I don't know if it's still the case but Sainsbury's own brand bitter was simply relabeled Ruddles and the labels on most supermarket beers gave the game away as the brewer's address was put on them.

Nowadays they just have' Brewed for Tescos, Cheshunt' and the like.
Sounds about right. If you look at the small print, most “own brands” give it away. Aldi/Lidl go much further and just give the head office address, but an address is good. Anything in Burton is Marston’s plc, for example.
For Sainsbury’s own labels, the bottle shape is an indicator if you can discern between Shepherd Neame and Black Sheep.
For me, it’s too ambiguous. Tell the consumer where it was made, and let them make their own mind up. Not just beer. Ambiguity is for me obfuscation. I want to know who made the stuff I am going to put in my gob.
 

Chef

LE
@RangdoOfArg As Sainsburys at the time sold branded beers too, it may have been part of the contact to be ambiguous.

Cheshunt is Tescos head office so much the same approach as Lidls and the rest.
 
@RangdoOfArg As Sainsburys at the time sold branded beers too, it may have been part of the contact to be ambiguous.

Cheshunt is Tescos head office so much the same approach as Lidls and the rest.
I get that. I just think that what you pour down your neck and swallow through your gullet is important.
If many of my fellow countrymen do not care, I can live with that.
I would like the facts to make my own mind up. I’m annoyed that obfuscation seems to be the rule.
And I know supermarkets own the market, and I can shop elsewhere. We all get that.
 
I'm not sure of the veracity of this, but a friends brother was an engineer, who used to work in the food and drink industry.

He claims that all of the cheap ,smart price type lagers and ciders, are just the result of a massive vat of Fosters/Carling/Strongbow etc, that didn't quite make the grade.

It makes sense on two levels,
1. Who would throw away 20000 litres of slightly sub standard booze, and 2. Who would go out of their way to actively produce 20000 litres of slightly sub standard booze.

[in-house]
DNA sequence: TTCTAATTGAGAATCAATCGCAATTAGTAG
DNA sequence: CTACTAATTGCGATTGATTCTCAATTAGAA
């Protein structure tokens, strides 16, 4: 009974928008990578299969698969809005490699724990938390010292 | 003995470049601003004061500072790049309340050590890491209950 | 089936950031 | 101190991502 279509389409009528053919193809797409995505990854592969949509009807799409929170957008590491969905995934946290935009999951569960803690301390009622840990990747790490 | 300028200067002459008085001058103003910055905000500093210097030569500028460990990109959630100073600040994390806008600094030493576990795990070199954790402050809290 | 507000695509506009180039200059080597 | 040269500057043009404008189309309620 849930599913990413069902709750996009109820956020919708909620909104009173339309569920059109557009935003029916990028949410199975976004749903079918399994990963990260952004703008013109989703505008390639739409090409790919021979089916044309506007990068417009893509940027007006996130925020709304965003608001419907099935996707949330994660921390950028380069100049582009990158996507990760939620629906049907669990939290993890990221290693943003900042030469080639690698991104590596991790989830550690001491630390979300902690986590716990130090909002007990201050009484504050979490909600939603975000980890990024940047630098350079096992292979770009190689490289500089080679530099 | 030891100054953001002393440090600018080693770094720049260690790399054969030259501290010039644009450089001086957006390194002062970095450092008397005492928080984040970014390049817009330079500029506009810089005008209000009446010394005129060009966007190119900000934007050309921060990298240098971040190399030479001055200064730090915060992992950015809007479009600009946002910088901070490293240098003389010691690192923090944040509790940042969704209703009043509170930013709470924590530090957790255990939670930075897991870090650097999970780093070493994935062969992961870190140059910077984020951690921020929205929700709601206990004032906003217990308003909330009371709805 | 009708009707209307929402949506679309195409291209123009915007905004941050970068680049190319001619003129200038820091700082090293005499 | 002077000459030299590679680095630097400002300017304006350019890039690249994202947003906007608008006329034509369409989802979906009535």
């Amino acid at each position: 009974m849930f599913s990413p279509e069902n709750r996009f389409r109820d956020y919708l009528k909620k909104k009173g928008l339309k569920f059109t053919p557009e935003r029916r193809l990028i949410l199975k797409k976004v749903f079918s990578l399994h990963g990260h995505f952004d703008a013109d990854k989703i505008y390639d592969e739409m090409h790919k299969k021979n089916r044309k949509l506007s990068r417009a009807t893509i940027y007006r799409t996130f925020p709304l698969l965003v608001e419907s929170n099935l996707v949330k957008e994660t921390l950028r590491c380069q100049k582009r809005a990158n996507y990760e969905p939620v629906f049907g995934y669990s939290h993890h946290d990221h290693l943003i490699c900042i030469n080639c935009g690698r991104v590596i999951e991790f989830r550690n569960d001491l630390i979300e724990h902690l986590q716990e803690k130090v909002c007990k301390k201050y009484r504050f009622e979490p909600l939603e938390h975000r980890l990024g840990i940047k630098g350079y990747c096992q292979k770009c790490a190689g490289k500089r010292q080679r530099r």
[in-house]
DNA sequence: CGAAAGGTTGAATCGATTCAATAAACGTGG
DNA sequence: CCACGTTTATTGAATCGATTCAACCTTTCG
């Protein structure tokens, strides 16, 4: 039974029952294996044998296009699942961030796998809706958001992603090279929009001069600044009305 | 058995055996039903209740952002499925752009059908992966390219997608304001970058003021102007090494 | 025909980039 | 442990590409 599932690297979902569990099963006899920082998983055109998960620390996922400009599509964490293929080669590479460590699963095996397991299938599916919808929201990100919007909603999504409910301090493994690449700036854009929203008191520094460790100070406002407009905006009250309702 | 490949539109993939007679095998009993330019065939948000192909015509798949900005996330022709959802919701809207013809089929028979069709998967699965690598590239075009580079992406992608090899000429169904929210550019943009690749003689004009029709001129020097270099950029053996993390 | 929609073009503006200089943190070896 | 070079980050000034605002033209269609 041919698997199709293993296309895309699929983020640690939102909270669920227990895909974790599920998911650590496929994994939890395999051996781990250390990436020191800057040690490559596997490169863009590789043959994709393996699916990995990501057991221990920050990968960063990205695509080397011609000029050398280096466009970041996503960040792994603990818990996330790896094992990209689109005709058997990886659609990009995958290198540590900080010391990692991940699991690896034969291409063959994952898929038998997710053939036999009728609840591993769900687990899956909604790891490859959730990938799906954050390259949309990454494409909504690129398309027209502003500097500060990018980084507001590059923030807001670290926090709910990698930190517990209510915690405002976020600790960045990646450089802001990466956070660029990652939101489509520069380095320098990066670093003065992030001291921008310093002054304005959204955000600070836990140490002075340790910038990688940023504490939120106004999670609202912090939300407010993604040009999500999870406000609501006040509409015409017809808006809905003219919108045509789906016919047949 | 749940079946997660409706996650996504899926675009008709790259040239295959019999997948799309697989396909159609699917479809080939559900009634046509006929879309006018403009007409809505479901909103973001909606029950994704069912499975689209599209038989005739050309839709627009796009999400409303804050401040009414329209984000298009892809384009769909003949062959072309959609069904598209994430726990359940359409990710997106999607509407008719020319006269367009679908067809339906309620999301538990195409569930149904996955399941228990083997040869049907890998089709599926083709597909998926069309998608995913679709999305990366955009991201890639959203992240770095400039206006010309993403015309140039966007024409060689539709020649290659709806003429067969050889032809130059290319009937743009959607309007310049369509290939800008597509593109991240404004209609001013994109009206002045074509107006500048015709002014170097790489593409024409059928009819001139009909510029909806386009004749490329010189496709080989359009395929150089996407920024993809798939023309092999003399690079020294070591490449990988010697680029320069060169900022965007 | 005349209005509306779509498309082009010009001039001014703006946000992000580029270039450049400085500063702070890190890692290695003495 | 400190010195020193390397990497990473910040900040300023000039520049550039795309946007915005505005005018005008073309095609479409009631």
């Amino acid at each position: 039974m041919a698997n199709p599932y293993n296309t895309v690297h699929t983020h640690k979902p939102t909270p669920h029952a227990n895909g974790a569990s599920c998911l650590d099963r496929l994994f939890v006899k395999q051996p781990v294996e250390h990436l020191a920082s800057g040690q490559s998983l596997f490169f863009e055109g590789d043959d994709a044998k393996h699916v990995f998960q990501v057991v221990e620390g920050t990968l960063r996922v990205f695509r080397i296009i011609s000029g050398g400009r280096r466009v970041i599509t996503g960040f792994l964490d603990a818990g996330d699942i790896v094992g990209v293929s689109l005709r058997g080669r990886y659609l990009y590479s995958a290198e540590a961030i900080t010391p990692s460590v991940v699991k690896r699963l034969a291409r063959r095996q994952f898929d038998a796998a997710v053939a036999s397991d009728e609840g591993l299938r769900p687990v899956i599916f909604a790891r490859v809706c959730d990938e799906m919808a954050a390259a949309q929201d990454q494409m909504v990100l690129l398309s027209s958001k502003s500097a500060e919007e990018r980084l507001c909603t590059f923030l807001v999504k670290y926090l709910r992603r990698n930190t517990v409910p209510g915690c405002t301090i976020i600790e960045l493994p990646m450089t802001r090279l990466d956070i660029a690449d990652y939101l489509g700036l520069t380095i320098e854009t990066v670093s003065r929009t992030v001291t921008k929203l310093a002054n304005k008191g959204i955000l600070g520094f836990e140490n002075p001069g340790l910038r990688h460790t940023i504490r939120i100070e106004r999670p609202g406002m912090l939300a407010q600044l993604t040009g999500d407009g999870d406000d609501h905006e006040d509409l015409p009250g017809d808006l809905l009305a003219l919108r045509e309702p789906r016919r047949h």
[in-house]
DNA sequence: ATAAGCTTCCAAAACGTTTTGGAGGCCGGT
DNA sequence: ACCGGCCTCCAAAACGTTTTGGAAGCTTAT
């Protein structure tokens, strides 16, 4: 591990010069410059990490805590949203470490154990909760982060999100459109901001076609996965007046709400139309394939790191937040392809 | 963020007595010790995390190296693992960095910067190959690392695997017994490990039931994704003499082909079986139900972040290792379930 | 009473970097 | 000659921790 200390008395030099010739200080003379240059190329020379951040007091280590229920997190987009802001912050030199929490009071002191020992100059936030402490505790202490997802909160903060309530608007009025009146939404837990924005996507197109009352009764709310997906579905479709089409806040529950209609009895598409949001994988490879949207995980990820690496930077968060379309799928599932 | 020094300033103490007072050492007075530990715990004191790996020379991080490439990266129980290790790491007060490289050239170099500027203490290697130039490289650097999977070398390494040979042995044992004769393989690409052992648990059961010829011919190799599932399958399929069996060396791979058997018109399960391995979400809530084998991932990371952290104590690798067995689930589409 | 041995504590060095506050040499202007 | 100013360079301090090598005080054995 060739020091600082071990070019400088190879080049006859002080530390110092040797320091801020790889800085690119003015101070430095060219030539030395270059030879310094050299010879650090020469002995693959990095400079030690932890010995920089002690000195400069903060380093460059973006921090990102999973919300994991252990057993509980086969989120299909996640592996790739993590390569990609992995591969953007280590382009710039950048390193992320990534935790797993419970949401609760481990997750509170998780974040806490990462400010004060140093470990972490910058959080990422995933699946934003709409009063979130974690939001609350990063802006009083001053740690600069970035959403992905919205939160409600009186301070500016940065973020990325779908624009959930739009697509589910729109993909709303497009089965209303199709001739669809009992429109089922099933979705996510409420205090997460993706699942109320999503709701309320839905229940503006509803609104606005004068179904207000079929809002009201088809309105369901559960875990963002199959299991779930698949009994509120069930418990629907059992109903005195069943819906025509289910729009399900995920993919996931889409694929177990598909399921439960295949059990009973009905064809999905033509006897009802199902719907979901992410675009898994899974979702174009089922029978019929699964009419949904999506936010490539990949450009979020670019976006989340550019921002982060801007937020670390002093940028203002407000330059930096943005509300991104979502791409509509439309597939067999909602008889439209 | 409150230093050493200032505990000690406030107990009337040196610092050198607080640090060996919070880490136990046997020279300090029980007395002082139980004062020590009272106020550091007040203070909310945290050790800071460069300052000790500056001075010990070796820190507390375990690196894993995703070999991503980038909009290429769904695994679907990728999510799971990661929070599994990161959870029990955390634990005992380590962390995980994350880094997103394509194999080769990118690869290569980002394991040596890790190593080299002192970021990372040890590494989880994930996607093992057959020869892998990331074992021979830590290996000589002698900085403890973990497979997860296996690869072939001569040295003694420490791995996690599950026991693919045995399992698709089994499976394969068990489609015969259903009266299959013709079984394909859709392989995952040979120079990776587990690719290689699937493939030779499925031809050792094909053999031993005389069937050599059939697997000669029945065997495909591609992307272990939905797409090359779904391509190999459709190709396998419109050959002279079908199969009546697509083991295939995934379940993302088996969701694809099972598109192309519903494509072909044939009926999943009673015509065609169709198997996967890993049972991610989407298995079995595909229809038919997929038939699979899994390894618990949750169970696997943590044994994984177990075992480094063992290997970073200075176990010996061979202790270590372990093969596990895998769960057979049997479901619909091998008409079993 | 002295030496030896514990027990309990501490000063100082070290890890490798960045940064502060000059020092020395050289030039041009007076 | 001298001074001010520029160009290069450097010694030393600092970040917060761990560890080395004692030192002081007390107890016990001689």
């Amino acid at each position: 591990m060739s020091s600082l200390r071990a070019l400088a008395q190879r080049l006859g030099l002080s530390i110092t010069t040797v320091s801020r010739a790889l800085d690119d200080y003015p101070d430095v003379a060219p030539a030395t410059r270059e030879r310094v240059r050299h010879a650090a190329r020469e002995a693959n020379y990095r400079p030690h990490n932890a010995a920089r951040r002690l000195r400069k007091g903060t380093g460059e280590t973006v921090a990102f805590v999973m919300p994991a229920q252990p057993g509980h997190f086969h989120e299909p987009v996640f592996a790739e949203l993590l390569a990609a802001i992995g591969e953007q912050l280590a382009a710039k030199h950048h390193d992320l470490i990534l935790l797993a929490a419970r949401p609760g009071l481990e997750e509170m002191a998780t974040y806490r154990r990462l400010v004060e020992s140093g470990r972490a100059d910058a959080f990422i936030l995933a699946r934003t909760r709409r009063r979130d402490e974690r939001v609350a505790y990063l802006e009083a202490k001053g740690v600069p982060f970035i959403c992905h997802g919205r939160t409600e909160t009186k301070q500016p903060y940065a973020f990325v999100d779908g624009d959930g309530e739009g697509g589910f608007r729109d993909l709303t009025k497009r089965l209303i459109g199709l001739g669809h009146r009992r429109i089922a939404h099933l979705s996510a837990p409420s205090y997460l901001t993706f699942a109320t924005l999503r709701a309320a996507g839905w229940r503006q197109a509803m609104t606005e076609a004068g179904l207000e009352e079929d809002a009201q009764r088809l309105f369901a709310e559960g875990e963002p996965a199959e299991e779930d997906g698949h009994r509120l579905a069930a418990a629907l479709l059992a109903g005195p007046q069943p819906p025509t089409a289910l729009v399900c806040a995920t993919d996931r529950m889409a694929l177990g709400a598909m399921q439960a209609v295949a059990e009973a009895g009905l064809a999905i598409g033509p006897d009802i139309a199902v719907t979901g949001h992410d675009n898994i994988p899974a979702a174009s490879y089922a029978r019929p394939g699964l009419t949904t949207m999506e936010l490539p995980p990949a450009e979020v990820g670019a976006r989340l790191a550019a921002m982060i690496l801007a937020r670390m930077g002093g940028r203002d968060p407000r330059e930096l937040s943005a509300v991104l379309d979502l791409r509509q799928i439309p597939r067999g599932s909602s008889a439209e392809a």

I find that hard to believe to be honest. Fortunately, as non of the drinks mentioned make the grade, and are cheap nasty chemical aberrations, they won't be going near my mouth anyway.
 

Issi

War Hero
I find that hard to believe to be honest. Fortunately, as non of the drinks mentioned make the grade, and are cheap nasty chemical aberrations, they won't be going near my mouth anyway.


With the benefit of reflection, and in no small part due to the comments on this forum, it has become quite clear that I was told a load of nonsense many years ago.
 
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Sssshhhh! Enough talking.

AAA6B108-6B64-4EFA-8358-A793BEB39432.jpeg
 
I find that hard to believe to be honest. Fortunately, as non of the drinks mentioned make the grade, and are cheap nasty chemical aberrations, they won't be going near my mouth anyway.

I'd say they get contracted to brew a generic lager type fizzy thing with a pale amber hue which is tinned/bottled under the own brand label. We did a few of those for game lodges but using our normal recipes, just bottled with the lodge label for the punters.

Agree re the nasty generic fizzy crap. Not worth the effort, tastes shit, crap head the next morning and costs you beer vouchers you could spend on something decent.

Wouldn't even drink it if it was free, for the aforementioned ill effects.
 

In_Twists

Old-Salt
Buying quality produce does not have to break the bank. Local farm stores, farmers markets and a good butchers can be very competative, pricewise.
I can't get proper Somerset cider or Somerset cheddar where I live, so I stock up when I go home. However that doesn't mean I can't get good cider and cheese where I live.



Local meat and fish (especially) are excellent. I can quite happily survive without too much processed food and it isn't that much more expensive.
Depends how many you have to feed doesnt it?